According to classical EMA criteria for vaccine efficacy evaluation in individuals ≥60-years old , the seasonal influenza vaccine was not effective in inducing a heterotypic humoral response against any of the 1940s era A/H1N1 strains that we analysed. The heterotypic response against the A/Weiss/43 strain was limited in most of the IVCs. However, the moderate percentage of individuals with pre-vaccination protective titres was likely responsible for the 48–85% of the elderly population that was seroprotected after vaccination against a subtype that had not been in circulation for more than 60 years. This issue has interesting implications for the protection of the population against re-emerging viruses. Despite the fact that there is only a low risk of re-emergence of old A/H1N1 strains, we are not exempt from biological incidents like the one that triggered the emergence of the A/USS/90/1977 strain during 1977 . The Abs observed in a large percentage of the elderly population represent a moderate-to-high herd immunity that may protect other populations in the case of re-emergence of any of the cited A/H1N1 strains [44, 45]. More research is needed to understand the seasonal vaccine responses to old influenza strains in adults and children and the natural presence of antibodies in naïve people.
One of the limitations of this study is that the methodology did not allow the evaluation of the presence of heterotypic Abs against the HA2 subunit of haemagglutinin, which is the most conserved part of this protein. To know more about the nature of the heterotypic reactions observed in this work, it will be necessary to extend this study using other methodologies such as microneutralization or prior adsorption of sera with seasonal viruses before testing them against older viruses. It will also be instructive to perform these experiments with other old strains from other decades such as A/PR/8/34 or A/USSR/90/1977. For a wider view of seroprotection, these studies need to be conducted with adults in other age groups and with children that never have been in contact with the 1940s era A/H1N1 strains. The results of our study show that seasonal vaccines can increase the Ab titres against already extinct strains. This may provide a better understanding of the cross-immunity phenomena that is necessary to achieve a truly universal vaccine against influenza.
In summary, seasonal influenza vaccination is useful in elderly people for strengthening seroprotection and increasing the Ab titres against older A/H1N1 influenza viruses. However, we do not know the exact role of immune memory in the presence of these Abs before vaccination. Protective Abs are present in a moderate percentage of the elderly population, and they may contribute to herd immunity that can prevent the re-emergence of extinguished influenza viruses. The results of our study provide data regarding cross-immune responses between different influenza viruses and how seasonal vaccines can be useful against other viruses not included in the vaccine composition. Our results also support the need for increasing the seasonal influenza vaccine coverage in the elderly.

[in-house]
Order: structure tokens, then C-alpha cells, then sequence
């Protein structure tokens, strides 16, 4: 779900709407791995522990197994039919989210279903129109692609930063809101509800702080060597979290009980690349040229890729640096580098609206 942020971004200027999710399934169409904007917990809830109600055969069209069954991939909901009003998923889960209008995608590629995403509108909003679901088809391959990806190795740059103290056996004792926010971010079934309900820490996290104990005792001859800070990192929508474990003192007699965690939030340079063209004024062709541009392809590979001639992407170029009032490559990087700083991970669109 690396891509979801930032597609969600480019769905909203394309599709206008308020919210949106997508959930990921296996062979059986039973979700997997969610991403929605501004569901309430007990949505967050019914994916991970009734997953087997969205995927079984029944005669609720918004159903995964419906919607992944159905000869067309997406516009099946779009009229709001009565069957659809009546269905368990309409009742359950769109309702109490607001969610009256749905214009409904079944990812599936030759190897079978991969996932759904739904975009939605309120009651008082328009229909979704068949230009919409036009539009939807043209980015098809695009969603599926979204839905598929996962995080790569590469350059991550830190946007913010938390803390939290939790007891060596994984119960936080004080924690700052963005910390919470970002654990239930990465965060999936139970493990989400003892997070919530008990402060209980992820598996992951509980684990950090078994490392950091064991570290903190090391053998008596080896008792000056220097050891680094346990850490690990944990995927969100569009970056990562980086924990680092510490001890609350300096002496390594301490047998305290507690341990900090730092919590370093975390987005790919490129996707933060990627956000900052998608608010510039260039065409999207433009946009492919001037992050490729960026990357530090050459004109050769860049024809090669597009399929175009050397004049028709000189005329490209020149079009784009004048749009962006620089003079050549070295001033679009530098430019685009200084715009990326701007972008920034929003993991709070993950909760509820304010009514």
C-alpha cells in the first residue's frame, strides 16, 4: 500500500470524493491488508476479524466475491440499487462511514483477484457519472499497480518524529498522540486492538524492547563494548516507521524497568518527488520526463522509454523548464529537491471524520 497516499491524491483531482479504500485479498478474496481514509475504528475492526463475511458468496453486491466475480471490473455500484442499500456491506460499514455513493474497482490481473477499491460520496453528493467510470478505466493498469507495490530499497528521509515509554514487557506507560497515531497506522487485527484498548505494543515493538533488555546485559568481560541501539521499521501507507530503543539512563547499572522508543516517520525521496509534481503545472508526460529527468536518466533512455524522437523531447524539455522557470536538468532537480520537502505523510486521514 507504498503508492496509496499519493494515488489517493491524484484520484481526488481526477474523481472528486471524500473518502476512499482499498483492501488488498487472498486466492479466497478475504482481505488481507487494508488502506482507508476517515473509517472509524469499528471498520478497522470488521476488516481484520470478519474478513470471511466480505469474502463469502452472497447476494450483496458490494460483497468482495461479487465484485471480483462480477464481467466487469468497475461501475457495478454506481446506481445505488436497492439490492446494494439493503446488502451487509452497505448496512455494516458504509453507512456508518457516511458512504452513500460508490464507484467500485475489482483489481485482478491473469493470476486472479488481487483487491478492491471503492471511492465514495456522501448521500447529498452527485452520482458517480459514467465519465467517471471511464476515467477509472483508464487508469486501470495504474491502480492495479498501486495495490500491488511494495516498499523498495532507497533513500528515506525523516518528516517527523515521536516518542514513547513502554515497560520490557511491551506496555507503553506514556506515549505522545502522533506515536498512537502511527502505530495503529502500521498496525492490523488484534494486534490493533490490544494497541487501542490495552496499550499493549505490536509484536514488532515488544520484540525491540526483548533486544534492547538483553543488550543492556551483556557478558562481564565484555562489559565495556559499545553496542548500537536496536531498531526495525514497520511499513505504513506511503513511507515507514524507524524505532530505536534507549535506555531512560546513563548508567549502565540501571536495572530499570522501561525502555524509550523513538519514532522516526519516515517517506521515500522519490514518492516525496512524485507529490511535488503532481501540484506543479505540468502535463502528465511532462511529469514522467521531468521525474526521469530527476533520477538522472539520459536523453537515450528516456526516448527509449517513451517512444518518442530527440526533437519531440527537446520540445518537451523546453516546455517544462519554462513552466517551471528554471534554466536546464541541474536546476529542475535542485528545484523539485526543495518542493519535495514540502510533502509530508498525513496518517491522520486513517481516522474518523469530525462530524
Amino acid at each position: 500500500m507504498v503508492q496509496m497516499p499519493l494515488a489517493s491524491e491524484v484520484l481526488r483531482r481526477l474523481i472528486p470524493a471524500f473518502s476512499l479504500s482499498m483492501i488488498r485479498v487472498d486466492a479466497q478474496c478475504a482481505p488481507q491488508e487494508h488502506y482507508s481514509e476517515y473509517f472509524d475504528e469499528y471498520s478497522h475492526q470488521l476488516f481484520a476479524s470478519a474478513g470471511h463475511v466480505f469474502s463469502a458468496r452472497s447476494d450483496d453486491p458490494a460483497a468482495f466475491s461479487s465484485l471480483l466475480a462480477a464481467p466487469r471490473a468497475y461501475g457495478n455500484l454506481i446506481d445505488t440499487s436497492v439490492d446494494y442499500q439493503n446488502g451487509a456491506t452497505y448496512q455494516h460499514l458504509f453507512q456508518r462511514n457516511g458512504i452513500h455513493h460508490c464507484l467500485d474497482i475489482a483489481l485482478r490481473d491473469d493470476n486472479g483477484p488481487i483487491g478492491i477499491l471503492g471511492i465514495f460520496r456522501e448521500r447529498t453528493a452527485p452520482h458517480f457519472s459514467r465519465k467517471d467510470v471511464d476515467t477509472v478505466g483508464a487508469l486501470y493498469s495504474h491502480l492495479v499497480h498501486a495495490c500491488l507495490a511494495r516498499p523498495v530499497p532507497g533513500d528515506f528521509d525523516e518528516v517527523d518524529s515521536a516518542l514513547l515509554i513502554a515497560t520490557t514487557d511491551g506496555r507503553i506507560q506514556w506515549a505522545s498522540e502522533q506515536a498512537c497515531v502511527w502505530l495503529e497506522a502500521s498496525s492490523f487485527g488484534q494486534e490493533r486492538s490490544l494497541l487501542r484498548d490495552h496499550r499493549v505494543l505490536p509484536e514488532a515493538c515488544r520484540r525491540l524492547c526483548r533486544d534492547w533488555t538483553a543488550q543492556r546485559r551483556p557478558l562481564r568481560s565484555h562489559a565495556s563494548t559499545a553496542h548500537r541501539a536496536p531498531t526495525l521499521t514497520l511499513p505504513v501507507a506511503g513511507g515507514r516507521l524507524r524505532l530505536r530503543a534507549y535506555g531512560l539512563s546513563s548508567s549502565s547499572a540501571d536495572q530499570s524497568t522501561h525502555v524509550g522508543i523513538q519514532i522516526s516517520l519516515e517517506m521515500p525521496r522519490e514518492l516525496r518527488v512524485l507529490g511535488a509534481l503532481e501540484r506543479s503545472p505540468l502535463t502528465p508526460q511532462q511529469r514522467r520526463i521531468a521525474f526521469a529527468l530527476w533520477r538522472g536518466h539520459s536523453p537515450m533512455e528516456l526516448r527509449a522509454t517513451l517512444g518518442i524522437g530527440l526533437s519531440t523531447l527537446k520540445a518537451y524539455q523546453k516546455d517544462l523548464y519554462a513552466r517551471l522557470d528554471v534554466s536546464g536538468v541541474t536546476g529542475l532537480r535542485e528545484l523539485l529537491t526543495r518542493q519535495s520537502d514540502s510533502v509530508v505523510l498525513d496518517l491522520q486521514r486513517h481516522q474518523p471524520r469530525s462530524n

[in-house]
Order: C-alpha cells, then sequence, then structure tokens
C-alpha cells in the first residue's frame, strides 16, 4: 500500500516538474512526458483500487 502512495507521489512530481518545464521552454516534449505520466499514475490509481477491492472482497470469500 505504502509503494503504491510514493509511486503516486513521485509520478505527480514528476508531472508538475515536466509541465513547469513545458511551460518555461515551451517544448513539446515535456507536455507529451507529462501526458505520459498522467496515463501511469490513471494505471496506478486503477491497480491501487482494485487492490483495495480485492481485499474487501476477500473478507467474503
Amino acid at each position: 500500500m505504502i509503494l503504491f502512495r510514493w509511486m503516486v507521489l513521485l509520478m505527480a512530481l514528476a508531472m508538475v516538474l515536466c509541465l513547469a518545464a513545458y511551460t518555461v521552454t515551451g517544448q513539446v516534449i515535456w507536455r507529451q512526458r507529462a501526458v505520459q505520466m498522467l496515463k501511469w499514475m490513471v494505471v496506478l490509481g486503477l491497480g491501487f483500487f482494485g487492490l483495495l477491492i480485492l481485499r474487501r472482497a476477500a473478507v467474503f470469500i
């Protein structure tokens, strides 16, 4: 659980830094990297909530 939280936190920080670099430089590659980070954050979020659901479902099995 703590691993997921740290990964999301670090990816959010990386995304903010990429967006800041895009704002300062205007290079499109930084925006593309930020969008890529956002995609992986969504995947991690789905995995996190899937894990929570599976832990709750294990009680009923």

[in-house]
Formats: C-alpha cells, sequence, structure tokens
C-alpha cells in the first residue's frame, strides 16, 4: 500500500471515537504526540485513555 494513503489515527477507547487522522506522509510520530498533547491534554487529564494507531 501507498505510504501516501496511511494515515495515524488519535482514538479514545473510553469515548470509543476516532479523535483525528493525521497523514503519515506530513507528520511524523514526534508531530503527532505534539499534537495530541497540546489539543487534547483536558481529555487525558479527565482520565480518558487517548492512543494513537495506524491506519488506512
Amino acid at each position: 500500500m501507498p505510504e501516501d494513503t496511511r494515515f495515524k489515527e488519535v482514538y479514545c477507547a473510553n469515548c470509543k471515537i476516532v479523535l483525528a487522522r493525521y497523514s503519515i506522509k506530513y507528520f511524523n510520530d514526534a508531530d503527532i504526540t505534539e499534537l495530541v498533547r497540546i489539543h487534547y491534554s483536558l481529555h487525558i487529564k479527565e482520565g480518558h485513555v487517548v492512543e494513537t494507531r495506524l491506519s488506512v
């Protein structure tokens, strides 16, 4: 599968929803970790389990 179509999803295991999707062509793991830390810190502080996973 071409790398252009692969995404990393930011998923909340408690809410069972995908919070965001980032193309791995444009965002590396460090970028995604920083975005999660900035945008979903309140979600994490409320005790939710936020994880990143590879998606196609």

This work did not receive any funding.
Availability of data and materials
The genetic data analysed during the current study are available in the Global Initiative on Sharing Avian Influenza Data (GISAID) database, weblink: https://www.gisaid.org/.
IS, SR and ROL designed the study. IS and SR performed the experiments. IS, SR and ST wrote the manuscript. IS, SR, ST, JME and ROL revised the manuscript. All authors approved the final version of this manuscript.
Ethical approval and consent to participate
Informed consent was obtained, and the recruitment of the patients was done following Spanish Organic Law for Data Protection, patient’s rights and obligations for clinical documents (BOE n°298 of 14th December of 1999, Law 41/2002). This performance of this research followed the Declaration of Helsinki.
The authors declare that they have no competing interests.
Consent for publication
Springer Nature remains neutral with regard to jurisdictional claims in published maps and institutional affiliations.
Open AccessThis article is distributed under the terms of the Creative Commons Attribution 4.0 International License (http://creativecommons.org/licenses/by/4.0/), which permits unrestricted use, distribution, and reproduction in any medium, provided you give appropriate credit to the original author(s) and the source, provide a link to the Creative Commons license, and indicate if changes were made. The Creative Commons Public Domain Dedication waiver (http://creativecommons.org/publicdomain/zero/1.0/) applies to the data made available in this article, unless otherwise stated.